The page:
The PS 102 configures a TCD 112 at step 216. The configuration includes authentication data, a shared secret, NE serial number, and PS network address/port. A random number generator is used to compute the shared secret. The PS 102 ships the TCD 112 to the customer 114 at step 218.

The customer 114 receives the NE 110 from the FS 104 and connects it to the network 106 at step 220. The customer 114 receives the TCD 112 from the PS 102 and connects it to the NE 110 at step 222. This can be done via short-range wireless technology. Alternatively, infrared communication or a hard-wired link can be used.

The customer 114 authenticates to the TCD 112 at step 224. This is done with the data that was configured on the device at step 216. A handshake between the TCD 112 and NE 110 occurs at step 226. The unique serial number of the NE 110 is transferred to the TCD 112 during this handshake. This value is checked at step 228. If it does not equal the value that is stored in the TCD 112, an error message is displayed at step 230 and execution stops. Otherwise, execution proceeds to step 234.

The TCD 112 transmits the PS network address/port and shared secret to the NE 110 at step 234. The NE 110 uses the shared secret to establish a secure channel to the PS 102 at step 236. The NE 110 downloads its configuration file from the PS 102 at step 238 and enters normal operation at step 240.

FIGS. 3A–3B show a message sequence diagram for the system. Message 301 is the authentication data from the customer. This information is stored in an Authentication Database (not shown) that is resident in the PS 102. It is to be understood by those skilled in the art that the Authentication Database may also be an adjunct database to the PS 102. Message 302 is the acknowledgement.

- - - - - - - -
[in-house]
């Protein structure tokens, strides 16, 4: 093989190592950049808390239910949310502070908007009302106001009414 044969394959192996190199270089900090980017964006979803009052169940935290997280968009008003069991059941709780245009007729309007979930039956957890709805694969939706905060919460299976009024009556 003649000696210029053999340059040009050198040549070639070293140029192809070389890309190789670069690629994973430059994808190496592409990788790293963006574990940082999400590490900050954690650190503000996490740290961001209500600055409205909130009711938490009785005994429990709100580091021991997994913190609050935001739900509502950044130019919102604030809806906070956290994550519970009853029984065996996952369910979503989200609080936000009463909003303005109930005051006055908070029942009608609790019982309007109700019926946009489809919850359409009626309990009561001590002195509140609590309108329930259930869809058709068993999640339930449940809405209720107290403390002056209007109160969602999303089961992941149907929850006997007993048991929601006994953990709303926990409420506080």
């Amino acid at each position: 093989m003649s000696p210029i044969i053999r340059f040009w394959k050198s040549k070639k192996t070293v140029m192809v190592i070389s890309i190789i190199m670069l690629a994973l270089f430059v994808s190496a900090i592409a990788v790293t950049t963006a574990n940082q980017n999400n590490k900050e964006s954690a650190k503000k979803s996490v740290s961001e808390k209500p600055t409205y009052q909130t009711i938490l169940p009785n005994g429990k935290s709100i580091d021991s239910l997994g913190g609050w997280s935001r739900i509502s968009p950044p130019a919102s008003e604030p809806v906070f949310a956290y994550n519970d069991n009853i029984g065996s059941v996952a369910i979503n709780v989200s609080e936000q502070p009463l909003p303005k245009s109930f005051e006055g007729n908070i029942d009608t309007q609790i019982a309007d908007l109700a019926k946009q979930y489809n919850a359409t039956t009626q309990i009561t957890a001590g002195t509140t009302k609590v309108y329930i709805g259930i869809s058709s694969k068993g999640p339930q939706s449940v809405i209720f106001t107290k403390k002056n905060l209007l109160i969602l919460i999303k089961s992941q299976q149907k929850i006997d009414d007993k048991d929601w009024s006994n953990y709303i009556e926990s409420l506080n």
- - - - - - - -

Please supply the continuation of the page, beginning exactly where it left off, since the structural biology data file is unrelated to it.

Message 303 is the order generated by the customer 114. It contains the customer name and address. It specifies the type of network element that is being requested. It also contains sufficient details so the PS 102 can generate a complete configuration file for that network element.

Message 304 is the command to assign an NE 110 to this customer 114. It is transmitted from the PS 102 to the FS 104. This message contains a subset of the data from the customer order. Specifically, the customer name, customer address, and network element type are included. Sensitive information such as addresses, encryption keys, and other data are not included. Message 305 is the response to message 304. It contains the serial number of the NE 110 that was shipped to the customer.

Message 306 is the command to configure the TCD 112. This message contains customer authentication data, shared secret, NE serial number, and PS network address/port. The TCD 112 acknowledges receipt of this request with message 307.

Message 308 is the acknowledgement sent from the PS 102 to the customer 114. This message informs the customer that their order has been processed and that a TCD has been shipped.

Message 309 represents the entry of authentication data to the TCD 112. The TCD 112 checks if the data entered by the customer 114 matches the values in its storage. If not, an error message is displayed for the customer 114. Otherwise, message 310 is transmitted to the NE 110 to request its serial number. Message 311 is the response to that request. It contains the serial number. The TCD 112 checks if the serial number matches the value in its local storage. If not, an error message is displayed for the customer. Otherwise, message 312 is transmitted to the NE 110. This contains the PS network address/port and the shared secret.

Message exchange 313 establishes a secure channel between the PS 102 and NE 110. The IKE and IPSEC protocols in the current art can be used for this purpose. Details about these protocols can be found at http://www.ietf.org. Message 314 requests the configuration file for the NE 110 from the PS 102. The response is message 315.